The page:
Chelsea Lately: Does The Imminent High Line Extension Raise Fortunes For Chelsea Rentals?

We've written before about both our crush on Chelsea's High Line and the hugely salutary effect the beloved, beautiful Chelsea park has had on the apartments for rent near The High Line. For condominiums for sale near the High Line, that proximity has led to a spike in both value and demand. For the select few Chelsea rental listings lucky enough to be High Line adjacent, the effect has been the same. The good news, though, both for those looking for rental apartments in Chelsea and those of us who simply enjoy walking on Manhattan's loveliest new park, is that The High Line keeps growing. Which means that the number of apartment listings near The High Line keeps growing as well. The sound you are hearing is landlords, developers and Chelsea renters high-fiving one another. With news -- and pictures -- of the ongoing High Line expansion reaching the New York Times yesterday, you may have to fight the urge to high-five yourself. It's not easy for us, either.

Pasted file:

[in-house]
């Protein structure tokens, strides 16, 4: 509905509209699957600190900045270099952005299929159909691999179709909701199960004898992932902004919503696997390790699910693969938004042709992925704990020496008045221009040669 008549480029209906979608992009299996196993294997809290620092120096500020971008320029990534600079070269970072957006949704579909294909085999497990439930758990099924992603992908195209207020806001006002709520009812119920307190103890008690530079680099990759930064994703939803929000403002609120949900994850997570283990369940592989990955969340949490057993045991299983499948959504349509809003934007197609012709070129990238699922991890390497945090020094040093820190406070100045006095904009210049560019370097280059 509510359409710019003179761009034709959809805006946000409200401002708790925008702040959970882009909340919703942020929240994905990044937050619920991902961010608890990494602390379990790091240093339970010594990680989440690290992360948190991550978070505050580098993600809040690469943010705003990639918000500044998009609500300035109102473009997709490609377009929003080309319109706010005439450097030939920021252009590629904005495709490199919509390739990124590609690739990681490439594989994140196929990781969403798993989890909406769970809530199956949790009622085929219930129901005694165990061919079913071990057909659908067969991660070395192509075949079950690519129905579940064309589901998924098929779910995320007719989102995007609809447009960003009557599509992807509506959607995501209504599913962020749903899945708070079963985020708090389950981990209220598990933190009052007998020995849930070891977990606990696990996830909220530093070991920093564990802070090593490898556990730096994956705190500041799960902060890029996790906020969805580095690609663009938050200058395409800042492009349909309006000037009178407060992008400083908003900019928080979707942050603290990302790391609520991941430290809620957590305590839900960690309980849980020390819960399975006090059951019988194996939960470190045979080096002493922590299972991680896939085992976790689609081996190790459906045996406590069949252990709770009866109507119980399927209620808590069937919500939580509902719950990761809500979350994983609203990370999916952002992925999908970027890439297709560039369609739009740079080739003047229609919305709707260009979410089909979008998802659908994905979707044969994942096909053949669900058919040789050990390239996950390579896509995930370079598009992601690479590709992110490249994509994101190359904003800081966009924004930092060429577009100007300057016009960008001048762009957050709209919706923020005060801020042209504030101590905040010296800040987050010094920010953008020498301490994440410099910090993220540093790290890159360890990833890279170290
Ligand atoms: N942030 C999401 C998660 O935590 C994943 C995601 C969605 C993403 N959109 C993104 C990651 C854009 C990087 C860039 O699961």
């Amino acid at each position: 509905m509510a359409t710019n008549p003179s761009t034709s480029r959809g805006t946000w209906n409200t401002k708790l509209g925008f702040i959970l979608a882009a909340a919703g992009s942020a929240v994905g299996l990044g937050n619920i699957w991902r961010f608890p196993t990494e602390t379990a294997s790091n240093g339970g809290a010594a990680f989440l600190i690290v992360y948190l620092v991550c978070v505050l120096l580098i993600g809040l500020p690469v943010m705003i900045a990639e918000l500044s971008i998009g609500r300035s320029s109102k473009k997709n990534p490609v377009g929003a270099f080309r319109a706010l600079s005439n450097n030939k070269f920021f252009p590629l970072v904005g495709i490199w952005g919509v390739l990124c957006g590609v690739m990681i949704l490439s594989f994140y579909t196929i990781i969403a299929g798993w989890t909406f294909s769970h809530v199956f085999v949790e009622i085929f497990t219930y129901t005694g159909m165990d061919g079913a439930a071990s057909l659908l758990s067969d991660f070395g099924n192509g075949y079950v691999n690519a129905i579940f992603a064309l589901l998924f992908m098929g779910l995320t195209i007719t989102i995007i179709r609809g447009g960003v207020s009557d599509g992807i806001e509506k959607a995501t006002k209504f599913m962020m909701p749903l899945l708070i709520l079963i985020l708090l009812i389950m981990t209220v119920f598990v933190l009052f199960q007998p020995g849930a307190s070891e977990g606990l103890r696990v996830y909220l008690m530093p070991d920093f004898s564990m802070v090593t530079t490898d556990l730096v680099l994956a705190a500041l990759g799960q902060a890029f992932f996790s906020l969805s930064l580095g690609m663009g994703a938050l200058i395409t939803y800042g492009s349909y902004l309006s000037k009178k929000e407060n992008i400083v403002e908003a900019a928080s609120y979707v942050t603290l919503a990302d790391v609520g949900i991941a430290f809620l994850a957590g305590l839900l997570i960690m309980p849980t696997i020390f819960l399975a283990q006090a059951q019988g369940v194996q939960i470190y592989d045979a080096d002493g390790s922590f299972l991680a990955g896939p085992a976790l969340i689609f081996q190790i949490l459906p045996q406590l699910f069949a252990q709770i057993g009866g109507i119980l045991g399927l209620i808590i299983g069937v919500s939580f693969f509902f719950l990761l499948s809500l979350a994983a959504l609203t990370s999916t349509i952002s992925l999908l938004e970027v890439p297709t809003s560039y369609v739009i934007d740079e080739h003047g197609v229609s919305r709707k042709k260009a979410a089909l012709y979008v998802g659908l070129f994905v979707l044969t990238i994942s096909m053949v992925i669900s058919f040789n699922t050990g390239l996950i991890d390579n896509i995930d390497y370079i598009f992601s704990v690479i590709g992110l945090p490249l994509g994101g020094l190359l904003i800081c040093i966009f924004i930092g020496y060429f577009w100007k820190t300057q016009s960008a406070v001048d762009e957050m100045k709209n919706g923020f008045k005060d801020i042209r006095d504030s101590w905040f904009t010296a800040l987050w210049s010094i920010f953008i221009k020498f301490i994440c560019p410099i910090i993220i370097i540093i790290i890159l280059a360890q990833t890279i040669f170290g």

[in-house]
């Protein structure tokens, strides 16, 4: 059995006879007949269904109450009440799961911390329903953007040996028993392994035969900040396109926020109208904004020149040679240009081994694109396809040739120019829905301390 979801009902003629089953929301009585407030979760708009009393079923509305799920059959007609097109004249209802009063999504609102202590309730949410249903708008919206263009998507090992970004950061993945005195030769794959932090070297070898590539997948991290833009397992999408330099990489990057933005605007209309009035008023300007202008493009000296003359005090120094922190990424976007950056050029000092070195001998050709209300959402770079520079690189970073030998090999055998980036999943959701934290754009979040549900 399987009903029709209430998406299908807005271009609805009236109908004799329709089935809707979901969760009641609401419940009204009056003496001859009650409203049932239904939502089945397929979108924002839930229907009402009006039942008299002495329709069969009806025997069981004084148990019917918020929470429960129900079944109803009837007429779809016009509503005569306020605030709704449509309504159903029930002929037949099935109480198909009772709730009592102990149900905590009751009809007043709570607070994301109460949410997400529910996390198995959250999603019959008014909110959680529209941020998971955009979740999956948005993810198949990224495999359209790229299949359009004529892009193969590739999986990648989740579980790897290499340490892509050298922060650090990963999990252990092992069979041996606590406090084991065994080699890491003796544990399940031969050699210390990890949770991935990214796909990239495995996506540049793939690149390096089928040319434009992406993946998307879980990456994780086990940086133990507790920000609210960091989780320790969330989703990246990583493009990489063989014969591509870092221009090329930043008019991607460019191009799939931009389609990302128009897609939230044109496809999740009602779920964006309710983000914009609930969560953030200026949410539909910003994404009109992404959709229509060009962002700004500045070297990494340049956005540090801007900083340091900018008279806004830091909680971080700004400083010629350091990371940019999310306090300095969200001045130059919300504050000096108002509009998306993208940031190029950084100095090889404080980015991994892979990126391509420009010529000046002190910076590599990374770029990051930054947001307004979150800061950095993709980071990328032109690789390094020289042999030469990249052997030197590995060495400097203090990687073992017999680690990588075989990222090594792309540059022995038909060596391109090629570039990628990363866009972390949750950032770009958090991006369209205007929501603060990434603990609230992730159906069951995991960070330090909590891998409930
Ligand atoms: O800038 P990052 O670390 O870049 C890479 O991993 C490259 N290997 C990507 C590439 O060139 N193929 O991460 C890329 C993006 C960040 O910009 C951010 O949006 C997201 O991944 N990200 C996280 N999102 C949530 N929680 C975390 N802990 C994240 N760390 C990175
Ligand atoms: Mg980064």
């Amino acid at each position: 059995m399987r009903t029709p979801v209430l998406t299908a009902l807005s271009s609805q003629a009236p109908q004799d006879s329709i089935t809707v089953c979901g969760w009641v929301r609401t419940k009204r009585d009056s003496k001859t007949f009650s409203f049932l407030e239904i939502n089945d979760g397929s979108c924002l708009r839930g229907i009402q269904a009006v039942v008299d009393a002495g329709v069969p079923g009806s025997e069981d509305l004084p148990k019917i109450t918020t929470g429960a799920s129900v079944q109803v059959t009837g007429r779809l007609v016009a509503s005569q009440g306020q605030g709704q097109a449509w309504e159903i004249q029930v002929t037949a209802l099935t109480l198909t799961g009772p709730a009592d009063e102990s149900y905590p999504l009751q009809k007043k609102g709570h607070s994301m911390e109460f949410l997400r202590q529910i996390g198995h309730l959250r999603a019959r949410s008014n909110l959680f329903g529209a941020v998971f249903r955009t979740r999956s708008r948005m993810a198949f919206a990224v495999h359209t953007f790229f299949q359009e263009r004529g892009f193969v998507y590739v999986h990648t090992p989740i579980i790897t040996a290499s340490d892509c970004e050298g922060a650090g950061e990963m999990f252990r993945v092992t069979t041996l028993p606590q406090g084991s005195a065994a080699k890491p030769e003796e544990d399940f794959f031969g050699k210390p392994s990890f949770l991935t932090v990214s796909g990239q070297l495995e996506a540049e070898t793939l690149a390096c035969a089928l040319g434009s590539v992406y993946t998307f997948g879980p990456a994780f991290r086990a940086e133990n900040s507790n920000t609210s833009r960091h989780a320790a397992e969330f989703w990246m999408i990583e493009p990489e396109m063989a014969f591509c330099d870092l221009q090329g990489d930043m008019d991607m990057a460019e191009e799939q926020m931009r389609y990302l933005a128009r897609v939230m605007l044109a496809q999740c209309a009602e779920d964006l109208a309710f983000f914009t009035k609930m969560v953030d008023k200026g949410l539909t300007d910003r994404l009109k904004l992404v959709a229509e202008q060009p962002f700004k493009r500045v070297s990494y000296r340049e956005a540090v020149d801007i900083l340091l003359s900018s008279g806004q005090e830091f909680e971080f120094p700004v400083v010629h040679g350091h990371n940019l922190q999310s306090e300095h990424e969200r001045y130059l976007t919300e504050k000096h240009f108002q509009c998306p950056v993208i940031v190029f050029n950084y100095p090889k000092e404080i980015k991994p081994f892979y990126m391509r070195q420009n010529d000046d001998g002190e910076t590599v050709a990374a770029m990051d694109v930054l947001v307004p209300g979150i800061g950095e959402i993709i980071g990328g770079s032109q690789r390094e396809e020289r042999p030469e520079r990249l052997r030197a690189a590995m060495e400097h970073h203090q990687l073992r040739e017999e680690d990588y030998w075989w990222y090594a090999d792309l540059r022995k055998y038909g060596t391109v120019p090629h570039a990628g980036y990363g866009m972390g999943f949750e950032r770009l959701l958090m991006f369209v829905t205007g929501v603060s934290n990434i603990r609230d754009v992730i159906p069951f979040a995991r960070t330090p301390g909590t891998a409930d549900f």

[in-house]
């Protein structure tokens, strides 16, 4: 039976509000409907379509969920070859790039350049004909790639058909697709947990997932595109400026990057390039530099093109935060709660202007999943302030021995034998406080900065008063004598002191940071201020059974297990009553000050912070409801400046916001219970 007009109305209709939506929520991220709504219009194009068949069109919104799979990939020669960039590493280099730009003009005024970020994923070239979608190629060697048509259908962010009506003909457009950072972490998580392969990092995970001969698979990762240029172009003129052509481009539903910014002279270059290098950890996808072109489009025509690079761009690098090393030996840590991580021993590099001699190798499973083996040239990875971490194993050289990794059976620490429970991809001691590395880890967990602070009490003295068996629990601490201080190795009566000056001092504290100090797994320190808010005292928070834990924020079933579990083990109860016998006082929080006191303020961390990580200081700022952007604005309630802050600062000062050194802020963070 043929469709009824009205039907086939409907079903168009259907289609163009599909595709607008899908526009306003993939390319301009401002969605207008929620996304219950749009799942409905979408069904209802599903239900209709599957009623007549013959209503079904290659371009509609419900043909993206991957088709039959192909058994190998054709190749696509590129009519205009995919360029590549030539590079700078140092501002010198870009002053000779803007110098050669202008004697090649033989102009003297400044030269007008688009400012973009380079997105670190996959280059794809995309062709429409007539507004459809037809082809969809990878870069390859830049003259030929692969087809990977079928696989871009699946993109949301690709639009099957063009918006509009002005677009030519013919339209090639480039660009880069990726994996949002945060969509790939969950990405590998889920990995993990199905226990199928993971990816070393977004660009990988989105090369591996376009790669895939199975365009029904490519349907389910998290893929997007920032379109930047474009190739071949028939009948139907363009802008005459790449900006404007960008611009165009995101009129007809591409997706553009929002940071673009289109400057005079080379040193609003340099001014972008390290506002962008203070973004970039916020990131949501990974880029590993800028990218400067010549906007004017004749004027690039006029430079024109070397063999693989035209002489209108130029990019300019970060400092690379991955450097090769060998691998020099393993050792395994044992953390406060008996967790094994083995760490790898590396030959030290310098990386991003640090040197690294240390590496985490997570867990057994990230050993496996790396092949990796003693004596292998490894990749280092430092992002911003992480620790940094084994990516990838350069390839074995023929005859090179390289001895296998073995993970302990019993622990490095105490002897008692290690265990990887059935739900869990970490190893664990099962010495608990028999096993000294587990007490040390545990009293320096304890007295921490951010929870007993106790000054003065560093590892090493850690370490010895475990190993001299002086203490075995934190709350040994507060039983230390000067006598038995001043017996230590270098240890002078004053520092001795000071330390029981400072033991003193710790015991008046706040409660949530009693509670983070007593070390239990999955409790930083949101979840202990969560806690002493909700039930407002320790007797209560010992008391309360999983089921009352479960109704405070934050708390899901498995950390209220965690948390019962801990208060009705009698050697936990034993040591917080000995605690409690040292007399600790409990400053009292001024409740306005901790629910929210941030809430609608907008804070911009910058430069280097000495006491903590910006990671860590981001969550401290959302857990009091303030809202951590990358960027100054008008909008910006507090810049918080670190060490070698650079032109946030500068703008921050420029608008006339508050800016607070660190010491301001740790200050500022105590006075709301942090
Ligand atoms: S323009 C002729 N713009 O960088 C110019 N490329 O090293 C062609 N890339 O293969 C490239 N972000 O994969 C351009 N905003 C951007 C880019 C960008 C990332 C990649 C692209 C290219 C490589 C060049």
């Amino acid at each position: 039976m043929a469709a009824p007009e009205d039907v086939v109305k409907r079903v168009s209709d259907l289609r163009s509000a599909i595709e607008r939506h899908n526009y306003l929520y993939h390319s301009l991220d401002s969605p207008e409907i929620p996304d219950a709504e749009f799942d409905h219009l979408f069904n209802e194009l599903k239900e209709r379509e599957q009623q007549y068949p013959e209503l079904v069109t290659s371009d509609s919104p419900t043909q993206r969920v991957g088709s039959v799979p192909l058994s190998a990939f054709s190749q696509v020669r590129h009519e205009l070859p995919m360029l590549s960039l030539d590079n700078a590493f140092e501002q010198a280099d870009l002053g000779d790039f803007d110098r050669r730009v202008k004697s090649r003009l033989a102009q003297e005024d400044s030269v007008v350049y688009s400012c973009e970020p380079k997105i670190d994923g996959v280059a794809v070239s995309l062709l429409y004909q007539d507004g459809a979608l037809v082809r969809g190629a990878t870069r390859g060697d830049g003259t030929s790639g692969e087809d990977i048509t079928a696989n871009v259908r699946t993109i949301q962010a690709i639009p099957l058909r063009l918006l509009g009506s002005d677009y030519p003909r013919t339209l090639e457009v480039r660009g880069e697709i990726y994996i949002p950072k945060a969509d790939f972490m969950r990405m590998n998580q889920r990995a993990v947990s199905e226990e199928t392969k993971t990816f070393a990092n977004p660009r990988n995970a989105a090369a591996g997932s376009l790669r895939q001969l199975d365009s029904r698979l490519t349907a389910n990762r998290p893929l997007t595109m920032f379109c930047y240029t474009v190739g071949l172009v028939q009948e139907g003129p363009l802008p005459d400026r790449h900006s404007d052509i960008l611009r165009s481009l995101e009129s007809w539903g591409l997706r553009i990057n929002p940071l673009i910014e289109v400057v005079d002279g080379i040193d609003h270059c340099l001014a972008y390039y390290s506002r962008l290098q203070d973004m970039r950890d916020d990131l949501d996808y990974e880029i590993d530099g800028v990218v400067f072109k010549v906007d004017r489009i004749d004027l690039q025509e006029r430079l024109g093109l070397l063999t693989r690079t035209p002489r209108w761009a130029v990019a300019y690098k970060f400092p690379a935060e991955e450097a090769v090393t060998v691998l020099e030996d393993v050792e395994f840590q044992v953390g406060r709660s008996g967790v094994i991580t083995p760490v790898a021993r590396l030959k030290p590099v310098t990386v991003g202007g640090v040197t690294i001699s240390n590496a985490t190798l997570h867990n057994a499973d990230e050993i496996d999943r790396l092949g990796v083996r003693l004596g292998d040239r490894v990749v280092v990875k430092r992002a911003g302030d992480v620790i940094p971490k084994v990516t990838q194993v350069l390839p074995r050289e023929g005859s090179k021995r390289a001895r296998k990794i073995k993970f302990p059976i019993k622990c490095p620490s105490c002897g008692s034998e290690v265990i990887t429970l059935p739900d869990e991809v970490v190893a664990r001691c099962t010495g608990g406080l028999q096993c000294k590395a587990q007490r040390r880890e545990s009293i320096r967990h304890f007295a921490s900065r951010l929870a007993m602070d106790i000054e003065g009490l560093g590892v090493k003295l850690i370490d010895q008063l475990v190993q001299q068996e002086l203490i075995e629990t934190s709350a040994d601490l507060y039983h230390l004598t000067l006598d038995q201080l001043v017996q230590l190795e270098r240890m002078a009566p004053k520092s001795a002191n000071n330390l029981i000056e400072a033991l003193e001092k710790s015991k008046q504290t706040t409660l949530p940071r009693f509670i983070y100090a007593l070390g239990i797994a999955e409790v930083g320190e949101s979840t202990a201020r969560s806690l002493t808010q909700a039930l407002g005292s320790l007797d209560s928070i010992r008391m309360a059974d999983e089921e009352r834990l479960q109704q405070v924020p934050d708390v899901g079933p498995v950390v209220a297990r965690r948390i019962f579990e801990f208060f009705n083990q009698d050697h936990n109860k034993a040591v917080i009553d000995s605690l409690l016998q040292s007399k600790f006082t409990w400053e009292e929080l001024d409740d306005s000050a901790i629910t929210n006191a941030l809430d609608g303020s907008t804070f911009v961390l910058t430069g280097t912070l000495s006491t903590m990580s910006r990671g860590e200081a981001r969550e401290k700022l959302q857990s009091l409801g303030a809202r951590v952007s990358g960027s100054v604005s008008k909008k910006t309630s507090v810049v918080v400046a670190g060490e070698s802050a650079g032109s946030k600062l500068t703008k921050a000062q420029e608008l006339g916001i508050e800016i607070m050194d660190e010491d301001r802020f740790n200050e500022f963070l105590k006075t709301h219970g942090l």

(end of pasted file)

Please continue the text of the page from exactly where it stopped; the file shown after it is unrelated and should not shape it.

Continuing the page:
Deluxe (Rental) Apartment In The Sky: More And More New Yorkers Opting For High-End Rentals Over Condos

After a number of recent posts here at the Luxury Rentals Manhattan blog can attest, we are of the opinion that autumn and winter are about as good as it gets for Manhattan luxury rentals. Which, being as this is the blog at a site comprised mostly of Manhattan rental listings, probably makes some sense. But while the seasonal rise in concessions makes Manhattan rentals that much more appealing, there's also a broader, contextual reason the Manhattan apartment rental market has performed so well of late -- that reason being that buying Manhattan condos is hugely expensive, hilariously onerous, generally difficult and not becoming notably less so. All of which explains, somewhat, why the market for high-price, high-end Manhattan luxury rentals is currently booming. And things are currently hottest at the very high end of the market.